A Sponsor’s Perspective
The Coca-Cola Company has been continuously associated with the Olympic Games since 1928, longer than any other corporate partner of the Games. If a host city wants to learn a thing or two about how sponsors work within the Games context, they need look no further than the world’s premier non-alcoholic beverage company .
Thierry Borra, Director of Olympic Games Management for Coca-Cola, is in Sochi, Russia, this week for the International Olympic Committee (IOC)’s debrief of the Vancouver 2010 Olympic Winter Games. He is here along with representatives of other Olympic TOP sponsors Acer, Atos Origin, General Electric, McDonald’s, Omega, Panasonic, Samsung and Visa, to transfer the knowledge they gained at the most recent Olympic Winter Games, this February in Vancouver, to future host cities of the Olympic Games.
On the sidelines of the four days of sessions and workshops, Borra said he was pleased with the work done in Vancouver 2010, in particular in terms of business and sustainability.
“The Games helped us to create a momentum for our business in Canada and gave us a unique opportunity to improve both our business results as well as our reputation. It also allowed us to raise the bar on our sustainability agenda, including a bold and comprehensive approach to reduce our carbon footprint,” he said. That approach included the use of hybrid vehicles, eco-friendly coolers, Plant PET bottles, and the collection and compaction of bottles on site at every venue to be recycled into a sports court left as a legacy to the city of Vancouver.
“We leverage the Games as a window to showcase what we’re doing in our daily business, to inspire consumers as well as our employees,” Borra added.
The right approach
Borra said the debrief is a useful tool with which to share experiences and learning, build or reinforce relationships with future host cities, and get to work early on strategies for the Games.
“The debrief is the right approach,” Borra said. “The key challenge is to keep the debrief alive and continue to share our learning and experiences in greater detail so the mutual benefits are greater for all.”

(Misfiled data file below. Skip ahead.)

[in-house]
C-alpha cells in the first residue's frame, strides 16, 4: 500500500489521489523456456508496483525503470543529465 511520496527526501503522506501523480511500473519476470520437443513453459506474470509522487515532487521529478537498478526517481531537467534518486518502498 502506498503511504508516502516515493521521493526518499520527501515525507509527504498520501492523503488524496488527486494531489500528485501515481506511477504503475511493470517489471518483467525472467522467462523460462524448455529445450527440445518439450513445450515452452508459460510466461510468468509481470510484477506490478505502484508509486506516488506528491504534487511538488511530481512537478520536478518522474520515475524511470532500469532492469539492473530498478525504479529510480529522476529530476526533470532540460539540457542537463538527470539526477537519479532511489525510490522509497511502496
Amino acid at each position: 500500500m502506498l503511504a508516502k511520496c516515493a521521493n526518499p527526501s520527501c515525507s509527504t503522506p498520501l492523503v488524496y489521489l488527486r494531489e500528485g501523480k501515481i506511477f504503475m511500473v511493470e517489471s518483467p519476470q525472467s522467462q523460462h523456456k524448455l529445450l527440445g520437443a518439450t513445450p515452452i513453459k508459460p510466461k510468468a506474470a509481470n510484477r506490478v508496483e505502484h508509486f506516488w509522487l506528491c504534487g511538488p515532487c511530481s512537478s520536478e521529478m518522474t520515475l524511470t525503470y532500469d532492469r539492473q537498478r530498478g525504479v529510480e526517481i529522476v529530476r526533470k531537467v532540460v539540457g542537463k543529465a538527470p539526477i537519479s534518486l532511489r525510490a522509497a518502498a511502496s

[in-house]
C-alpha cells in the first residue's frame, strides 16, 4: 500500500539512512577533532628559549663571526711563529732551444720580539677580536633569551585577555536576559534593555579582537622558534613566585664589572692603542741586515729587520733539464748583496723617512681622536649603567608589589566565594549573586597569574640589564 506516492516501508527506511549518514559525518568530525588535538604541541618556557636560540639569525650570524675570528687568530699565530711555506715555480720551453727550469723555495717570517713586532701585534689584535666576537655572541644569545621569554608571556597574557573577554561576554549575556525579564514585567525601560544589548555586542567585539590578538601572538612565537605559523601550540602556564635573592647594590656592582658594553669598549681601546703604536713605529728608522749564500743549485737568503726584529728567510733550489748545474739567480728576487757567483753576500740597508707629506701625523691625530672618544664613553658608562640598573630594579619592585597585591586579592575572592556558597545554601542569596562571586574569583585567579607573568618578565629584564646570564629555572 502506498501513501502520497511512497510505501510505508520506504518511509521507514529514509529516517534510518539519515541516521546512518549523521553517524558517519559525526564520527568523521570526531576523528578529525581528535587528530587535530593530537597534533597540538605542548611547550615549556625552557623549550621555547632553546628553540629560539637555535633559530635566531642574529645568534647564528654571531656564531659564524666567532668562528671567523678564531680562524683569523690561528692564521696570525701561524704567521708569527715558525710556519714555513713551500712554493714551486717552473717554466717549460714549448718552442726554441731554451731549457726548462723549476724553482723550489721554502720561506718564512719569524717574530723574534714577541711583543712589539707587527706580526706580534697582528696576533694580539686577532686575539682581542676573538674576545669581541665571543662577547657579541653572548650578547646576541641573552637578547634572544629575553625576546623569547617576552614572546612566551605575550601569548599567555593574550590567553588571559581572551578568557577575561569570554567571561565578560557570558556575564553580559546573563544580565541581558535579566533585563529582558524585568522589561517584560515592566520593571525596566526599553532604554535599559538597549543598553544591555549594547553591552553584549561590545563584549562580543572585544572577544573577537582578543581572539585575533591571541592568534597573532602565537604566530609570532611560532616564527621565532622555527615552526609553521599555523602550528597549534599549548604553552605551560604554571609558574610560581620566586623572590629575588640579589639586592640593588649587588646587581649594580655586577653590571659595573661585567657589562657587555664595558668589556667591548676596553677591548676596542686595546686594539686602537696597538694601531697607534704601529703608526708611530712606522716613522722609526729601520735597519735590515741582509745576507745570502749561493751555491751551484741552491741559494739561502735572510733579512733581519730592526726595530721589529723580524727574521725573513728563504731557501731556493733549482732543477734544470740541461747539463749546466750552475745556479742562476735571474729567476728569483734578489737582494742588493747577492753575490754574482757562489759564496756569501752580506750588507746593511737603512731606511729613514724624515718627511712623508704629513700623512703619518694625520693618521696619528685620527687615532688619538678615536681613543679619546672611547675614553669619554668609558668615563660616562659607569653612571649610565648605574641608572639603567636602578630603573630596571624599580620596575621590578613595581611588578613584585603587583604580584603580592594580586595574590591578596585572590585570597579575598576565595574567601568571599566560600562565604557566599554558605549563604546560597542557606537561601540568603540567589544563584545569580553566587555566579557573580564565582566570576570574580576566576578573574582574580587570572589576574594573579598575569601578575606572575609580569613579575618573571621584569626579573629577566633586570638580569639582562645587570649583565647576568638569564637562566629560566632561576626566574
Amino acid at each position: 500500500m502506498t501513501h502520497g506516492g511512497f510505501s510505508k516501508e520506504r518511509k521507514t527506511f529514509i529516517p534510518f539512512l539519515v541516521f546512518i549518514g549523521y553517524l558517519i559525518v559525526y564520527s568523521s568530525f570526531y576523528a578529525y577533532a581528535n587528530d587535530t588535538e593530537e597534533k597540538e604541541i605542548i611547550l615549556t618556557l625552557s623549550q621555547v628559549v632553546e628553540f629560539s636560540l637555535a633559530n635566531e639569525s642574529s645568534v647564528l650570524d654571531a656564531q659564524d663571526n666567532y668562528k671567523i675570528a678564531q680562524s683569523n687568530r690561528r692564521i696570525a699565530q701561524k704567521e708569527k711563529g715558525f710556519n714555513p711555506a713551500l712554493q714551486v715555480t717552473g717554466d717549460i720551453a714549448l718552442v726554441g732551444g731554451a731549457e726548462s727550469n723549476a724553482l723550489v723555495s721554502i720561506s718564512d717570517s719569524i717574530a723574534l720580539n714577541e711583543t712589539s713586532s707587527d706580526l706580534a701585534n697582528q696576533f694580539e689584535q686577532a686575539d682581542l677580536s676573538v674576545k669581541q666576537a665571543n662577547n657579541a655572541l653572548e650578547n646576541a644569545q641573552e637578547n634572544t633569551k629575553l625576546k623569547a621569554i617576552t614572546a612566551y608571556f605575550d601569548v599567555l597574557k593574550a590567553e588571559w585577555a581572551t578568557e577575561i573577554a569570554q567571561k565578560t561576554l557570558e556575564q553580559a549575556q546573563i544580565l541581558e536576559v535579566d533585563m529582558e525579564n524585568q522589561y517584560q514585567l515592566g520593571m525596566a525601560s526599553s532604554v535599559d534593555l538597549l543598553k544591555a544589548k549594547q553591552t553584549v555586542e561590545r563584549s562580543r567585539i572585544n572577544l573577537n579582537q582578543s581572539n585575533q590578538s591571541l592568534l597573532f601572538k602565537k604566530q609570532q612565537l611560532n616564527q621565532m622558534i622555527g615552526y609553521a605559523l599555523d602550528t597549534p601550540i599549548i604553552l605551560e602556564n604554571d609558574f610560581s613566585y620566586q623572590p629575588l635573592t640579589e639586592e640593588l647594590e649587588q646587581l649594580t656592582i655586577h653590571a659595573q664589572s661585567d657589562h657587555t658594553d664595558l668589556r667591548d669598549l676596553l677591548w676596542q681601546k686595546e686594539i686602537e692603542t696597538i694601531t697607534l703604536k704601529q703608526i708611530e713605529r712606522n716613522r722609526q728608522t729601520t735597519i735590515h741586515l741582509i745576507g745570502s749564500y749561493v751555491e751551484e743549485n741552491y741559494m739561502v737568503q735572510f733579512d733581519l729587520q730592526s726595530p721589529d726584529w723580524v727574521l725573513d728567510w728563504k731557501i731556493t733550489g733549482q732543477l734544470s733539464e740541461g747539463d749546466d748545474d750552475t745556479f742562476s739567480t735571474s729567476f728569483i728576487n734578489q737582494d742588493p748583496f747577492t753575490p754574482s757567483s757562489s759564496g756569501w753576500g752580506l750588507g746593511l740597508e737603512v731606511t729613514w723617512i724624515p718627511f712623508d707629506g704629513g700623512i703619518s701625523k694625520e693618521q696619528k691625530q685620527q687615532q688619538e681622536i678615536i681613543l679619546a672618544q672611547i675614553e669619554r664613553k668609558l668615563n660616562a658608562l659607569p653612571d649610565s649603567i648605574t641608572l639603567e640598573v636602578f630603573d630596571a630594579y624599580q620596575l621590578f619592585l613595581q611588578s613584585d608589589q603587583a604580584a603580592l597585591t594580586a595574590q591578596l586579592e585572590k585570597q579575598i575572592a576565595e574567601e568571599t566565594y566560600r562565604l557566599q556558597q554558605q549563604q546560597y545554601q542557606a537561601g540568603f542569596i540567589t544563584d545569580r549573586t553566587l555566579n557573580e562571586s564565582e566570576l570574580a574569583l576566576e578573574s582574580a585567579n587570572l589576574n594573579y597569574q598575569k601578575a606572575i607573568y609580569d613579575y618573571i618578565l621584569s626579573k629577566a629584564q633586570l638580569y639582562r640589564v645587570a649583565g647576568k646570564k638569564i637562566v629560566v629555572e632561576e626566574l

Collaboration and integration
At the current debrief, Borra said the two keywords that have emerged with regard to how to produce a successful Games for all stakeholders are “collaboration” and “integration”.
“The Games are complex, there are so many stakeholders with different objectives, and as things get more and more sophisticated there is a real need to have as much transfer of knowledge as possible, not just in one go but even on an ongoing basis,” he said.
Home away from home
As part of Coca-Cola’s efforts to get an early start on their own collaboration and integration with the organisers of Sochi 2014, the company has started to establish an Olympic Games project team in Moscow, which includes a general manager with strong local experience and a deputy general manager from Vancouver with countless hours of hands-on, Games-time experience.
Asked whether bringing the team to Russia four years from the start of the Sochi Games was premature, Borra quickly rejected the suggestion.
“In some ways you could say it is too late,” he said. “You need to start planning for legacies, what you will leave behind after the Games, early on. It is never too early to get started.”
From an 82-year supporter of the Olympic Games, one that was around long before the Olympic debrief was first introduced by the IOC after the Sydney 2000 Games, this is very good advice indeed for future hosts of the Games.